Wow! With few words, this children’s book shows us the power of unspoken language. I loved how the novel came alive, as each of the characters grabbed their choice of writing instruments to draw and to connect to each other. The years faded between the grandfather and his grandson as they sketched and united on paper. Mother dropped her son off at her father’s house and immediately you can sense the dread the boy feels as he trudged up to his grandfather’s door. Grandfather is excited to see his grandson but the differences become apparent as you turn the pages. They each speak a different language, the food grandfather prepares for each of them is different, and what they want to watch on TV is different, there is not much excitement in this reunion. The young boy grabs his backpack and goes to the table and sits down. He pulls out blank pieces of papers and markers and he begins to draw himself as a superhero. Grandfather comes over and glances over the boy’s shoulder, sparks fly. Grandfather grabs his drawing supplies and returns. Soon the two of them are creating their own world on paper. Two unique superheroes battling a colorful world of creatures where only these two know what lies ahead. The night ends differently than how it started and I am sure this boy will soon be asking his mother when he can visit his grandfather again. What a cute, children’s book about a grandfather and his grandson. I loved how they bridged the gaps they had in their relationship and the illustrations were fun and detailed. An excellent children’s book with few words but a great message.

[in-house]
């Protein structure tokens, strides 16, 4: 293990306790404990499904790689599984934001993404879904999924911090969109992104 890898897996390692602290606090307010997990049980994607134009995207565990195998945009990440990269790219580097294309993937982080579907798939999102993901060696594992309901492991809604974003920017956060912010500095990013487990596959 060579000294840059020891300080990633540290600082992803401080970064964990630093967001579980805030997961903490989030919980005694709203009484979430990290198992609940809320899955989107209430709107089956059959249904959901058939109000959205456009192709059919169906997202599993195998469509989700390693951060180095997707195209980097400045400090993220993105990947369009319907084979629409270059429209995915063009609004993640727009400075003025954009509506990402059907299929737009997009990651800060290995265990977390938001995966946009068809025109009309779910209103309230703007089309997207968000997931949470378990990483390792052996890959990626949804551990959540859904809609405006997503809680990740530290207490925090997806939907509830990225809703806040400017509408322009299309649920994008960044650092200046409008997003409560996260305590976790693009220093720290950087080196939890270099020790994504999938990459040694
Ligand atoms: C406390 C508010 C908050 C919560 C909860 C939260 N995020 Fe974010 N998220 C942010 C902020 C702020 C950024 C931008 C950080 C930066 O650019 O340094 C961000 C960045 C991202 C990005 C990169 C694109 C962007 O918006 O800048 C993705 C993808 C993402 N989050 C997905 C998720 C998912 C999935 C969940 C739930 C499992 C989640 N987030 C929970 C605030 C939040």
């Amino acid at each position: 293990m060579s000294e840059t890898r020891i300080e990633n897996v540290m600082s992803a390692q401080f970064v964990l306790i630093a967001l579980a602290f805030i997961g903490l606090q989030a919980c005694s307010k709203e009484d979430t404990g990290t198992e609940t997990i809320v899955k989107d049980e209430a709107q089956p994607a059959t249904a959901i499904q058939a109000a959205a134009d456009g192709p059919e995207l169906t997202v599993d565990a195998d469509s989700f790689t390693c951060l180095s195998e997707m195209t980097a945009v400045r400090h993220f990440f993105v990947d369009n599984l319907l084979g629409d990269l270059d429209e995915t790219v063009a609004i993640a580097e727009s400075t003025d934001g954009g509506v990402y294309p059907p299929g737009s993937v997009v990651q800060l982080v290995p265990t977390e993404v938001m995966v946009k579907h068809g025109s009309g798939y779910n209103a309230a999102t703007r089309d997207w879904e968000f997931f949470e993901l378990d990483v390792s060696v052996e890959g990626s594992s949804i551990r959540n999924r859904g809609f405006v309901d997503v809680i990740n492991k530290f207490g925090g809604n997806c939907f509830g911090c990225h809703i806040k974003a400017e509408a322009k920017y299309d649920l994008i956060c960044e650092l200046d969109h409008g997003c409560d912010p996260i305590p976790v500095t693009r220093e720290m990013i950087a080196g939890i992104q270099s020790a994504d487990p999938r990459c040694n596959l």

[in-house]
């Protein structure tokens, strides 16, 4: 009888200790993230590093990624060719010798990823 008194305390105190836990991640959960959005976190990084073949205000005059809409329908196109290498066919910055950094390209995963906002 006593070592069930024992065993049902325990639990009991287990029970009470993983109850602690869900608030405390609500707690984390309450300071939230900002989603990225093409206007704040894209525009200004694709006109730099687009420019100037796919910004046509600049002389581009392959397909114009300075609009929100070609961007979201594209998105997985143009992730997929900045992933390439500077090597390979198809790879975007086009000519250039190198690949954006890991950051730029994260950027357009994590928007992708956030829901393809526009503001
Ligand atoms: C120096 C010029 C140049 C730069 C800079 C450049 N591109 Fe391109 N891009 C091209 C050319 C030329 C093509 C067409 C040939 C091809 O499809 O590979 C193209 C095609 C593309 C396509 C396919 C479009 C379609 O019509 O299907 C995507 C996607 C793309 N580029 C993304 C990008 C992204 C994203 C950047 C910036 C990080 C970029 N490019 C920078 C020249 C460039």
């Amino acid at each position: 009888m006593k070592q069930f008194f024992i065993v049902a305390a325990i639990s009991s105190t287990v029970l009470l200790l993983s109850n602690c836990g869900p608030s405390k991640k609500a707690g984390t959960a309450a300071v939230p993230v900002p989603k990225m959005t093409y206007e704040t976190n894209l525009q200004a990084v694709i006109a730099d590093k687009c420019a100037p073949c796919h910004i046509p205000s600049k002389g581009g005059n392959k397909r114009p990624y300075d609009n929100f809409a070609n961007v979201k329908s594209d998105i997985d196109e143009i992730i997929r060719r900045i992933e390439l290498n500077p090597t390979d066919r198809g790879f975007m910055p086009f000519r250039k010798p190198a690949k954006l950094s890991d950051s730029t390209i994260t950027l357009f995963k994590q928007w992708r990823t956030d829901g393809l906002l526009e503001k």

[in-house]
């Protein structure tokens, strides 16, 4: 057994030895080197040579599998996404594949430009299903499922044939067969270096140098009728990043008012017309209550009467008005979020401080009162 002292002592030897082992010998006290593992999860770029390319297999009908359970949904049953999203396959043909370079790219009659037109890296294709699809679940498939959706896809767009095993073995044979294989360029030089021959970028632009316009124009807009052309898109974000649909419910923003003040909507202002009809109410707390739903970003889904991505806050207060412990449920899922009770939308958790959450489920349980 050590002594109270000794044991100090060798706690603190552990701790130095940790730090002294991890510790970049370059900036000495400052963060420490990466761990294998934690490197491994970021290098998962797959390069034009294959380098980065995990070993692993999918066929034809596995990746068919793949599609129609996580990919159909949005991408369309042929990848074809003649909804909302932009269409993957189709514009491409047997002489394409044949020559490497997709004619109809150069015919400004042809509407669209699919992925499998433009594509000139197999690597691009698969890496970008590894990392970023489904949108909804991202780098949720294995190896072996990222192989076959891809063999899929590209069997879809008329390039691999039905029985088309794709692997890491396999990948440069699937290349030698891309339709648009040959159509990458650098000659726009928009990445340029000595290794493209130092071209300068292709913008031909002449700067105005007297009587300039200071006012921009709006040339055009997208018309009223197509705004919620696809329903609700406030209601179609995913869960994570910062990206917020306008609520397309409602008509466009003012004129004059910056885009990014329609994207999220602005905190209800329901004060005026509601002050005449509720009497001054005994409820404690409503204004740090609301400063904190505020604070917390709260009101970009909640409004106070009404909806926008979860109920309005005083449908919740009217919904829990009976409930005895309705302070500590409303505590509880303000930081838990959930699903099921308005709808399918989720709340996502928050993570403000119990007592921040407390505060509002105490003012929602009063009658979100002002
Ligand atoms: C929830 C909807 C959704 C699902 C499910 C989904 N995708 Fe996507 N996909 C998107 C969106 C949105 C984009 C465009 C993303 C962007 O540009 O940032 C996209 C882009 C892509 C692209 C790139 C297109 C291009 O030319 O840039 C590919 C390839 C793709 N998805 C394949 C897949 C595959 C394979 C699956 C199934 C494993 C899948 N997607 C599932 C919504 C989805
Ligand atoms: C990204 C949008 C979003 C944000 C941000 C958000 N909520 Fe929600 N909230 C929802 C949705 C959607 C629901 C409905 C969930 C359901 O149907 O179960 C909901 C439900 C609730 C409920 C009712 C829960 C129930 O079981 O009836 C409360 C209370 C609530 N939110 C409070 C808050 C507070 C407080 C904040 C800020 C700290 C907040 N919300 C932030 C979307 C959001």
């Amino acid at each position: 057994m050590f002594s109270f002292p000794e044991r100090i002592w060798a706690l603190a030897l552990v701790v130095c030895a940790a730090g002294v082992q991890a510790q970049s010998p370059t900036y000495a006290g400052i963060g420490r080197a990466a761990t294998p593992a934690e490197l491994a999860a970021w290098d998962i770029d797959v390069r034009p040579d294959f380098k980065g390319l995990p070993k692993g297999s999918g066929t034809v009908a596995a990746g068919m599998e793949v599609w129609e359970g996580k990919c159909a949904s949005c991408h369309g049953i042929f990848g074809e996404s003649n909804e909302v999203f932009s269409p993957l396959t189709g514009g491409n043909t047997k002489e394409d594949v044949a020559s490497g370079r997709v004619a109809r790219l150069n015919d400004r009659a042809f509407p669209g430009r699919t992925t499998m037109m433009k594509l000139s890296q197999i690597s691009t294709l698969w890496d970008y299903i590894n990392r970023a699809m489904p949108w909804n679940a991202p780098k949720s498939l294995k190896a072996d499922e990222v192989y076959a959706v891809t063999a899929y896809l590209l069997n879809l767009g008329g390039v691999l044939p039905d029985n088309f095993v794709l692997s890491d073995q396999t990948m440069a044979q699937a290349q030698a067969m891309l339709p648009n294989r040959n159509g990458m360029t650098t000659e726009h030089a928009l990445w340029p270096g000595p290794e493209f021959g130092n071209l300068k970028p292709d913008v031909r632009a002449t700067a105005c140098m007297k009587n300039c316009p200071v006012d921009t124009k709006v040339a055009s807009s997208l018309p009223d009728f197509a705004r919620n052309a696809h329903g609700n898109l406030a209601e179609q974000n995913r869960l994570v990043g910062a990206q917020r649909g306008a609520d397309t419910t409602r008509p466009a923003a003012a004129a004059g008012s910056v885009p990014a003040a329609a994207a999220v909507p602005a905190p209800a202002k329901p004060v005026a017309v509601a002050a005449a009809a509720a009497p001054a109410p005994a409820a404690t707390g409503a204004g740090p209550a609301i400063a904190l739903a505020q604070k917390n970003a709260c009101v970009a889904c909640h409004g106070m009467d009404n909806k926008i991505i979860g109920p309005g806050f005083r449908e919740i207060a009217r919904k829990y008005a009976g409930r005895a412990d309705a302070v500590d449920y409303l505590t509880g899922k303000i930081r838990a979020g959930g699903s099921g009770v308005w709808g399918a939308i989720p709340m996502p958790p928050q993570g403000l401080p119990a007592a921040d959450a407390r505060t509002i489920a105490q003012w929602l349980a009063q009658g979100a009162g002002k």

Drawn Together is a new children's picture book from author Minh Lê and illustrator Dan Santat. Before Little Guy and Gramma turned the first page we talked about the images on the cover - what would we find inside. As well as the dual meaning of 'drawn'. Who do you think the two people on the cover could be? What about the 'elf' with the wand be? And the 'scary' black and white character? The flyleaf has some crayon scribble illustrations that are so real, Little Guy thought someone had colored inside! There is very little text in Drawn Together, asking the reader to tell much of the story through observing, imagining and wondering about the illustrations. What a great idea! The Grandpa and grandson have differences - food, language, interests etc. Little Guy is quite intuitive when it comes to facial expressions and really focused on these. We kept turning pages asking each other - what do you think? They discover they can communicate through drawing. "All the things we could never say come pouring out....and we build a new world that words can't describe." Heroes and mythical creatures illustrate the connection and divide between the two. Little Guy is quite literal and was a bit frightened by the dragon. But subsequent pages have the dragon defeated and the distance between the two conquered. Gramma thought the concept of Drawn Together was excellent - one that can be used in so many life situations. Caldecott Medalist Santat's illustrations are detailed and very beautiful - a perfect accompaniment.